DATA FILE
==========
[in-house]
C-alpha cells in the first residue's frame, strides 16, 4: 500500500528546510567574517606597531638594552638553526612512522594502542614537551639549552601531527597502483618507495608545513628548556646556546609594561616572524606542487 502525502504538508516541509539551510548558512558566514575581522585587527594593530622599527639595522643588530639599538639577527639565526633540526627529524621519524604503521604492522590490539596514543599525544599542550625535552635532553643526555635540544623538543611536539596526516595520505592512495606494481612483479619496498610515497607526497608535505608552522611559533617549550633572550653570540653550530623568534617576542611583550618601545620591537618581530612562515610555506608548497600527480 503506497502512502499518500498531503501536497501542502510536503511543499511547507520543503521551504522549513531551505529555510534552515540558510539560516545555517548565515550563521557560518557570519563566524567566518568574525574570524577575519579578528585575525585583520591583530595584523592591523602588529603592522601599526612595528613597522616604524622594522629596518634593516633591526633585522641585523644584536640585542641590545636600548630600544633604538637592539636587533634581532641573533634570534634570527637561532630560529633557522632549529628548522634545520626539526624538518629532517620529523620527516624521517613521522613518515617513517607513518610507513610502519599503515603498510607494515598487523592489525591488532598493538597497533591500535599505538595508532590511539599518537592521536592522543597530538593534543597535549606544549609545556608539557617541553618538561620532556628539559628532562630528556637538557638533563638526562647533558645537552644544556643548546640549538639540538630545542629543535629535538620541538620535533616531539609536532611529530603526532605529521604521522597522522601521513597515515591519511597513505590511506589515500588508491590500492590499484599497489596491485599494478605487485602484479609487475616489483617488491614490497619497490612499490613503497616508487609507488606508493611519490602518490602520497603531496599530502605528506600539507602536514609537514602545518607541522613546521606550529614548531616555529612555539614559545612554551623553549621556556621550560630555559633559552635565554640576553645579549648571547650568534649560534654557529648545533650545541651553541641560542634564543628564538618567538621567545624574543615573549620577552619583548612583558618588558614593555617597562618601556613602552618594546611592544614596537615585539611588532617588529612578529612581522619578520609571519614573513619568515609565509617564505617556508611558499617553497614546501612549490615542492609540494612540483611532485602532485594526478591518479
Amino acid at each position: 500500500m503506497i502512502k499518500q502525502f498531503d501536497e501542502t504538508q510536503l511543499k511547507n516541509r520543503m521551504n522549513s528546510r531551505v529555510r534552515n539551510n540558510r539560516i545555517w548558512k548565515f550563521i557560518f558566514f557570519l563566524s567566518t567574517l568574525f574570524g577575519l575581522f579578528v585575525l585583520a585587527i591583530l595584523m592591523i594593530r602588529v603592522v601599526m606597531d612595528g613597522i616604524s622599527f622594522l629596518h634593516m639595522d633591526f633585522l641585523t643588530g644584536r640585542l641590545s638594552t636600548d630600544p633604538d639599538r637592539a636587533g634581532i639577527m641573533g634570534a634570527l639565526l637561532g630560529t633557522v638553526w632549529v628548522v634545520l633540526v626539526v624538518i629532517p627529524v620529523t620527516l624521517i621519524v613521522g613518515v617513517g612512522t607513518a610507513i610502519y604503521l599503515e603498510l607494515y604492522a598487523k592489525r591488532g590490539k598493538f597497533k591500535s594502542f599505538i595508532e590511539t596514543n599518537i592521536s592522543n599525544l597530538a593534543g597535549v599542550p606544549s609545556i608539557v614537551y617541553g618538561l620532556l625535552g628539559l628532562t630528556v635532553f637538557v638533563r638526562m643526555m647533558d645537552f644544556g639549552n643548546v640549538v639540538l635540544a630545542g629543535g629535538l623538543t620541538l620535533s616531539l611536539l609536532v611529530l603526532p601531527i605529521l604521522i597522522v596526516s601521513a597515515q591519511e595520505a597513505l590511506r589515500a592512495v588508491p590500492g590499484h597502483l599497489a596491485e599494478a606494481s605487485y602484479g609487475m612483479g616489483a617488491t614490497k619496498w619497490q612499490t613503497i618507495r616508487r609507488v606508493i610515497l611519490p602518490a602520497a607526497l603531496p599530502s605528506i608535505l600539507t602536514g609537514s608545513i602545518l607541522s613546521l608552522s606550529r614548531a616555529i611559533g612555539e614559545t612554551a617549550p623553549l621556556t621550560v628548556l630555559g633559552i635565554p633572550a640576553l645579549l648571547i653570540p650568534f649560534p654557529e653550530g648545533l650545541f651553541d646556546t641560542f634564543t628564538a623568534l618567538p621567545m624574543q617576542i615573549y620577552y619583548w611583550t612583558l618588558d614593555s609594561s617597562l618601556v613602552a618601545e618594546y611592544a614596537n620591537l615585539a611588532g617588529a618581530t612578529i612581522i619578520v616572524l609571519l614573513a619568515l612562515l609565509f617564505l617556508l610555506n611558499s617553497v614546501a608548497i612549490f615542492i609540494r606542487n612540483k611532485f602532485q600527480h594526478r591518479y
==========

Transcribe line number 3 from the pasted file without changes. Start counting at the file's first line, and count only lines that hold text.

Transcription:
Amino acid at each position: 500500500m503506497i502512502k499518500q502525502f498531503d501536497e501542502t504538508q510536503l511543499k511547507n516541509r520543503m521551504n522549513s528546510r531551505v529555510r534552515n539551510n540558510r539560516i545555517w548558512k548565515f550563521i557560518f558566514f557570519l563566524s567566518t567574517l568574525f574570524g577575519l575581522f579578528v585575525l585583520a585587527i591583530l595584523m592591523i594593530r602588529v603592522v601599526m606597531d612595528g613597522i616604524s622599527f622594522l629596518h634593516m639595522d633591526f633585522l641585523t643588530g644584536r640585542l641590545s638594552t636600548d630600544p633604538d639599538r637592539a636587533g634581532i639577527m641573533g634570534a634570527l639565526l637561532g630560529t633557522v638553526w632549529v628548522v634545520l633540526v626539526v624538518i629532517p627529524v620529523t620527516l624521517i621519524v613521522g613518515v617513517g612512522t607513518a610507513i610502519y604503521l599503515e603498510l607494515y604492522a598487523k592489525r591488532g590490539k598493538f597497533k591500535s594502542f599505538i595508532e590511539t596514543n599518537i592521536s592522543n599525544l597530538a593534543g597535549v599542550p606544549s609545556i608539557v614537551y617541553g618538561l620532556l625535552g628539559l628532562t630528556v635532553f637538557v638533563r638526562m643526555m647533558d645537552f644544556g639549552n643548546v640549538v639540538l635540544a630545542g629543535g629535538l623538543t620541538l620535533s616531539l611536539l609536532v611529530l603526532p601531527i605529521l604521522i597522522v596526516s601521513a597515515q591519511e595520505a597513505l590511506r589515500a592512495v588508491p590500492g590499484h597502483l599497489a596491485e599494478a606494481s605487485y602484479g609487475m612483479g616489483a617488491t614490497k619496498w619497490q612499490t613503497i618507495r616508487r609507488v606508493i610515497l611519490p602518490a602520497a607526497l603531496p599530502s605528506i608535505l600539507t602536514g609537514s608545513i602545518l607541522s613546521l608552522s606550529r614548531a616555529i611559533g612555539e614559545t612554551a617549550p623553549l621556556t621550560v628548556l630555559g633559552i635565554p633572550a640576553l645579549l648571547i653570540p650568534f649560534p654557529e653550530g648545533l650545541f651553541d646556546t641560542f634564543t628564538a623568534l618567538p621567545m624574543q617576542i615573549y620577552y619583548w611583550t612583558l618588558d614593555s609594561s617597562l618601556v613602552a618601545e618594546y611592544a614596537n620591537l615585539a611588532g617588529a618581530t612578529i612581522i619578520v616572524l609571519l614573513a619568515l612562515l609565509f617564505l617556508l610555506n611558499s617553497v614546501a608548497i612549490f615542492i609540494r606542487n612540483k611532485f602532485q600527480h594526478r591518479y